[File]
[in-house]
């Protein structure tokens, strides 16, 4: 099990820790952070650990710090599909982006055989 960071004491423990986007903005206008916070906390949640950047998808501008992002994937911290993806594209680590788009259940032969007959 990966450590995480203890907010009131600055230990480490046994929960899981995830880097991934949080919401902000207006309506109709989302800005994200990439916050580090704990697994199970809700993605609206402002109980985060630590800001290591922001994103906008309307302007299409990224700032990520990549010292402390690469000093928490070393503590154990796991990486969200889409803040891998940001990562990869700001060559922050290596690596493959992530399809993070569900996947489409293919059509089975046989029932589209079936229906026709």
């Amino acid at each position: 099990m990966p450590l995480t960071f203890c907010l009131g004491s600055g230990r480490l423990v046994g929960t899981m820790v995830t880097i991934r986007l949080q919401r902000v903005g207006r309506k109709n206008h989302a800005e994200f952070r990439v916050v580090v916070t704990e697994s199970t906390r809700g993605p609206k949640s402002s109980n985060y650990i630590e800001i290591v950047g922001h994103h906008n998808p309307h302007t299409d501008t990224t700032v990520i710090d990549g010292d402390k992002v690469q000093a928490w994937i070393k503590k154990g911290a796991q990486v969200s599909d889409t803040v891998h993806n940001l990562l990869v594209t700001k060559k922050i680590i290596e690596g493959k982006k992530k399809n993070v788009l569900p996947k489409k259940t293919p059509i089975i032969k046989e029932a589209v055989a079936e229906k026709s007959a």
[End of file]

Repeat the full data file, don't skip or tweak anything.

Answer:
[in-house]
């Protein structure tokens, strides 16, 4: 099990820790952070650990710090599909982006055989 960071004491423990986007903005206008916070906390949640950047998808501008992002994937911290993806594209680590788009259940032969007959 990966450590995480203890907010009131600055230990480490046994929960899981995830880097991934949080919401902000207006309506109709989302800005994200990439916050580090704990697994199970809700993605609206402002109980985060630590800001290591922001994103906008309307302007299409990224700032990520990549010292402390690469000093928490070393503590154990796991990486969200889409803040891998940001990562990869700001060559922050290596690596493959992530399809993070569900996947489409293919059509089975046989029932589209079936229906026709």
């Amino acid at each position: 099990m990966p450590l995480t960071f203890c907010l009131g004491s600055g230990r480490l423990v046994g929960t899981m820790v995830t880097i991934r986007l949080q919401r902000v903005g207006r309506k109709n206008h989302a800005e994200f952070r990439v916050v580090v916070t704990e697994s199970t906390r809700g993605p609206k949640s402002s109980n985060y650990i630590e800001i290591v950047g922001h994103h906008n998808p309307h302007t299409d501008t990224t700032v990520i710090d990549g010292d402390k992002v690469q000093a928490w994937i070393k503590k154990g911290a796991q990486v969200s599909d889409t803040v891998h993806n940001l990562l990869v594209t700001k060559k922050i680590i290596e690596g493959k982006k992530k399809n993070v788009l569900p996947k489409k259940t293919p059509i089975i032969k046989e029932a589209v055989a079936e229906k026709s007959a």